Dr Sarah Gretton is a prime example of what can be achieved if just one person stands up and puts their energy, passion and talents into making a difference.
Five years ago, Education for Sustainable Development was an un-resourced niche interest area at Leicester with occasional meetings of a handful of staff who managed to put a relevant module together and held two or three poorly attended lunchtime information sessions a year. Today, we can fill a large room with academics from subjects as diverse as English, Law, Sociology and Medicine enthusiastically discussing how they can use the UN Sustainable Development Goals to embed sustainability within their courses. We also give guidance on completing a (now compulsory) sustainability section of the Programme Approval Form. Furthermore, sustainability is now included within the Transferable Skills Framework and we have a range of inter- and extra-curricular sustainability learning opportunities for all our students, including the Distance Learners.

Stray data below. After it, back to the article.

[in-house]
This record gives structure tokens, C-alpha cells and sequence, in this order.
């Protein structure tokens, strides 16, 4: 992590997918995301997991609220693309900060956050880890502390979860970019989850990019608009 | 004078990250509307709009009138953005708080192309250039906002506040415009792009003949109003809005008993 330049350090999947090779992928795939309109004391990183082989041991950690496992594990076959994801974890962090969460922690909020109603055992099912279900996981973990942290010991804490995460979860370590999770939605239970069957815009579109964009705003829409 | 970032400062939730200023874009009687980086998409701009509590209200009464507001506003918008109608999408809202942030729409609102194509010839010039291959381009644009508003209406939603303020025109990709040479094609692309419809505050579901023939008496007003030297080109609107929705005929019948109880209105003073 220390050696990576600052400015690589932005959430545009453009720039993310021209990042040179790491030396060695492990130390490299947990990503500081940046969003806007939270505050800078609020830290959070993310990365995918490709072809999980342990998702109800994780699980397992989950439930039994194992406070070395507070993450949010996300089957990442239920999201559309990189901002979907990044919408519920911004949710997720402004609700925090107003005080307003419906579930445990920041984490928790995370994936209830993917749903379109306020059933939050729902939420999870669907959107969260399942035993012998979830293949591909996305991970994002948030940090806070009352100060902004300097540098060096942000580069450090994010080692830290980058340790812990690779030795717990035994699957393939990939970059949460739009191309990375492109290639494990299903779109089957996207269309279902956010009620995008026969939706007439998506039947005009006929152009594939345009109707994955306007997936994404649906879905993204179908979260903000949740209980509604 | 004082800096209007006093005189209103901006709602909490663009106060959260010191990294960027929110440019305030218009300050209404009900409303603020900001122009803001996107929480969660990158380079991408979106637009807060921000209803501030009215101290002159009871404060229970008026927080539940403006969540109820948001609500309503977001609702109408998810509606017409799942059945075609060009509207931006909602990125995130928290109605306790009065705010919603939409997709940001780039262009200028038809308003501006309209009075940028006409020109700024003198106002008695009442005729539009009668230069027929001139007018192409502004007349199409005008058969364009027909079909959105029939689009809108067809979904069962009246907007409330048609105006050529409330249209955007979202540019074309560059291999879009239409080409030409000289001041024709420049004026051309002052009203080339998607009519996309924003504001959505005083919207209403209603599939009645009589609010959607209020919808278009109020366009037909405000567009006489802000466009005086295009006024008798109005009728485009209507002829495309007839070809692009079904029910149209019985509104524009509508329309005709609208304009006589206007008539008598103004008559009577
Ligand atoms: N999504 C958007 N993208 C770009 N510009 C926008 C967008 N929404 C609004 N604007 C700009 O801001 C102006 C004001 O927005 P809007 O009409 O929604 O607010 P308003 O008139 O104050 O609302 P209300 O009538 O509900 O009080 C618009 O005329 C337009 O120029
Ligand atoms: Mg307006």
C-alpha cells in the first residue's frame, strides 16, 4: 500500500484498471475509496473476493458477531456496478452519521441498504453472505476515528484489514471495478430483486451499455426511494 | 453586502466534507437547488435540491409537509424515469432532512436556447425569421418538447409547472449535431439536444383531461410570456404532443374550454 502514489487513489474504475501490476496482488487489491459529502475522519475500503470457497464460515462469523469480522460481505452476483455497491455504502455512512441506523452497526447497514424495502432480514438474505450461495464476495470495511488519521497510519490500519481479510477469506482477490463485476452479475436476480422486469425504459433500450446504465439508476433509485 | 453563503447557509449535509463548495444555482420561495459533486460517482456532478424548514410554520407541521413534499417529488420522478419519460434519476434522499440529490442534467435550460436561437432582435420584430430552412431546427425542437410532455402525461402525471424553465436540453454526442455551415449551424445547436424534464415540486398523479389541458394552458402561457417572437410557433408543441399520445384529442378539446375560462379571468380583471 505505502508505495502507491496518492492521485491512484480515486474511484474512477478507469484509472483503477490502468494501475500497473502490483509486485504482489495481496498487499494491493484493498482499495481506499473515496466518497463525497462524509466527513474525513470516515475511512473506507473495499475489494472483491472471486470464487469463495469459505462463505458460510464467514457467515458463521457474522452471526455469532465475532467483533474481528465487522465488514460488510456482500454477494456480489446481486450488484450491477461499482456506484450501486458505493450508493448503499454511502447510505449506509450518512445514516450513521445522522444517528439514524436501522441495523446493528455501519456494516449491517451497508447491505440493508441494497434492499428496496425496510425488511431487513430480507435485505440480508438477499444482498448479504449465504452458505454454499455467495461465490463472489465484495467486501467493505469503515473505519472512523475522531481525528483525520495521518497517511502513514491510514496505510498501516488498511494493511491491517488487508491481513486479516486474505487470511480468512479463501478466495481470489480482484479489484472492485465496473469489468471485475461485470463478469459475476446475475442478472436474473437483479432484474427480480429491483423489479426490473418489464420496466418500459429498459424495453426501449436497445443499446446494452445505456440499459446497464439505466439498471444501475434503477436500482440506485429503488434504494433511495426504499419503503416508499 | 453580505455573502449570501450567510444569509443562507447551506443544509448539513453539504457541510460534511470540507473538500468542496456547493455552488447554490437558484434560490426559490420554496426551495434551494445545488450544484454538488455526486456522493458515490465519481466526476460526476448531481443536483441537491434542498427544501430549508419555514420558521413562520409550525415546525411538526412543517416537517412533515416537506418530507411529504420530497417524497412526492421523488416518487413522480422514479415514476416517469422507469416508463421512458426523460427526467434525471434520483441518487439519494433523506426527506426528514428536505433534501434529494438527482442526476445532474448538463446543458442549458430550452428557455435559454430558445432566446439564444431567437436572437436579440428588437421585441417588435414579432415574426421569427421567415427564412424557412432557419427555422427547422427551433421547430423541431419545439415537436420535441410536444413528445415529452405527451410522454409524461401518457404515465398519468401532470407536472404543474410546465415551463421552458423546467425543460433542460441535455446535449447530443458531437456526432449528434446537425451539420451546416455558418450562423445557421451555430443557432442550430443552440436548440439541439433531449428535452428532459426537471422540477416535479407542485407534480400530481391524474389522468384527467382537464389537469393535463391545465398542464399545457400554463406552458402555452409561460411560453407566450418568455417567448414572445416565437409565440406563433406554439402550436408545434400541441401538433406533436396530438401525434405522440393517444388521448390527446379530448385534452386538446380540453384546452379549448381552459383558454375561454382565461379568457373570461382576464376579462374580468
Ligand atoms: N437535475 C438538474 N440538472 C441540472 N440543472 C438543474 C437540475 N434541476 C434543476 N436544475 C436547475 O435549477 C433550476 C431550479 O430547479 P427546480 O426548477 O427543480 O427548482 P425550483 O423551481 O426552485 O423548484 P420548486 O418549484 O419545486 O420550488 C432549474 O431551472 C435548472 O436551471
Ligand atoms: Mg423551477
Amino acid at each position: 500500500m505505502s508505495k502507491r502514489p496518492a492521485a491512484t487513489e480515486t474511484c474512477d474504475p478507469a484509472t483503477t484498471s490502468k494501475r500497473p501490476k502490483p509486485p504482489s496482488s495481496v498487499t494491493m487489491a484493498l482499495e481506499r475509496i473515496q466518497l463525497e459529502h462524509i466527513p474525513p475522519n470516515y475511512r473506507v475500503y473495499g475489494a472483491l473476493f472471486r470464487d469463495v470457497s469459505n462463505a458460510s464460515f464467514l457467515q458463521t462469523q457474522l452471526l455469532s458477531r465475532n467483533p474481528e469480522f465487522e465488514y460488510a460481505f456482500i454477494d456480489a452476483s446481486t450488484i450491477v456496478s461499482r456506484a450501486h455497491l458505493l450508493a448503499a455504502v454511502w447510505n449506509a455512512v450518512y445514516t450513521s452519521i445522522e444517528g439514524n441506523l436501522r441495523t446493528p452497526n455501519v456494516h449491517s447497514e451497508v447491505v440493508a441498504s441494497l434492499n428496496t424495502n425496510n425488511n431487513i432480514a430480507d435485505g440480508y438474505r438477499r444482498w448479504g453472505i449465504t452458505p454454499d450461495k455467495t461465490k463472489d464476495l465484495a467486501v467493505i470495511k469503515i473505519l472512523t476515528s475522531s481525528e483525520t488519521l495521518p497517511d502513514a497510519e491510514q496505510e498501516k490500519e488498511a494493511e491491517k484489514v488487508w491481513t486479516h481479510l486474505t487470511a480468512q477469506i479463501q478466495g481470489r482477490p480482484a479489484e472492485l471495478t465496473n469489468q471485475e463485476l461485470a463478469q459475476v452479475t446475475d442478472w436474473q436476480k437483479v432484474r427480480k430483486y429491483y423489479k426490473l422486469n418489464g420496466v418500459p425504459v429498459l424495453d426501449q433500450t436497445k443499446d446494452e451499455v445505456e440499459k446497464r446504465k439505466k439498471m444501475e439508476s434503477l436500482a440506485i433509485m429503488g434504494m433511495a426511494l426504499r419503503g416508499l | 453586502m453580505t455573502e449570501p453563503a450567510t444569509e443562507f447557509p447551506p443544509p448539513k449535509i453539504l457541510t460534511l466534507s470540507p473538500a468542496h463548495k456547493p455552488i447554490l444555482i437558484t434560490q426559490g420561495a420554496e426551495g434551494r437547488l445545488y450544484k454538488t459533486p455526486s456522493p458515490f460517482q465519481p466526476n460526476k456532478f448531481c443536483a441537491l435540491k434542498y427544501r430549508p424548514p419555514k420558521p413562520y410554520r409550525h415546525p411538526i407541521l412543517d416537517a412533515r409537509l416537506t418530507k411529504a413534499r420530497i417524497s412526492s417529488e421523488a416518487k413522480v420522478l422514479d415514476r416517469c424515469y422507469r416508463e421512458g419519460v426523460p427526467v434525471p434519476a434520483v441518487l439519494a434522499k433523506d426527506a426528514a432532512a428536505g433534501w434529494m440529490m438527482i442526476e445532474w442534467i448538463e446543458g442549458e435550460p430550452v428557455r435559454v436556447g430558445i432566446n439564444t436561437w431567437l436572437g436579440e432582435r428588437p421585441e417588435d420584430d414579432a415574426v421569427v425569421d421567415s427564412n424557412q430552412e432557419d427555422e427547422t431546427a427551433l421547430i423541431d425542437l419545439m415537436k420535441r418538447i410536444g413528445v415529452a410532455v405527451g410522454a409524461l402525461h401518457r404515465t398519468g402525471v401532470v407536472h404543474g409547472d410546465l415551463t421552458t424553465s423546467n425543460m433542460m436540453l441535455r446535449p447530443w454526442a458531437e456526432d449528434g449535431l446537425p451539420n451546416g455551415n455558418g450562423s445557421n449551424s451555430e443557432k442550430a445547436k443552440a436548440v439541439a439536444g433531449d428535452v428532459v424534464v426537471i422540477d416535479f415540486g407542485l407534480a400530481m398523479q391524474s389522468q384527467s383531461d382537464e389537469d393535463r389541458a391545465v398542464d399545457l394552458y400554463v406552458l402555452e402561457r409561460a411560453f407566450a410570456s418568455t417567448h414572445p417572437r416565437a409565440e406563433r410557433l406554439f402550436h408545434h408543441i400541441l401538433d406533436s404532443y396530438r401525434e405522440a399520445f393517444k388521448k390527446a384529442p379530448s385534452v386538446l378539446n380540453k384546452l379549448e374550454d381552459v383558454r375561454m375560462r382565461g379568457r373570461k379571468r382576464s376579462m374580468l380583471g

Dr Gretton has tirelessly pushed the ESD agenda at Leicester despite a lack of resource, senior support and all in her spare time (we don’t think she sleeps much!). Now ESD is a formal work stream, is being resourced and its importance and relevance to our students is recognised and celebrated at all levels of the University. Sarah has not worked for pay or glory but she remains an enthusiastic, inspirational leader because she fervently believes that our job as educators is to inform our students about the challenges facing the world today, and to produce socially-responsible global citizens equipped with the knowledge and skills to tackle these challenges head on, regardless of the subject they studied.
Top 3 learnings:
1 Embedding sustainability into the wider curriculum requires engagement across the institution.
2 Students and staff are excited about developing graduates who can act as change agents.
3 A grassroots approach to institutional change can reap rewards.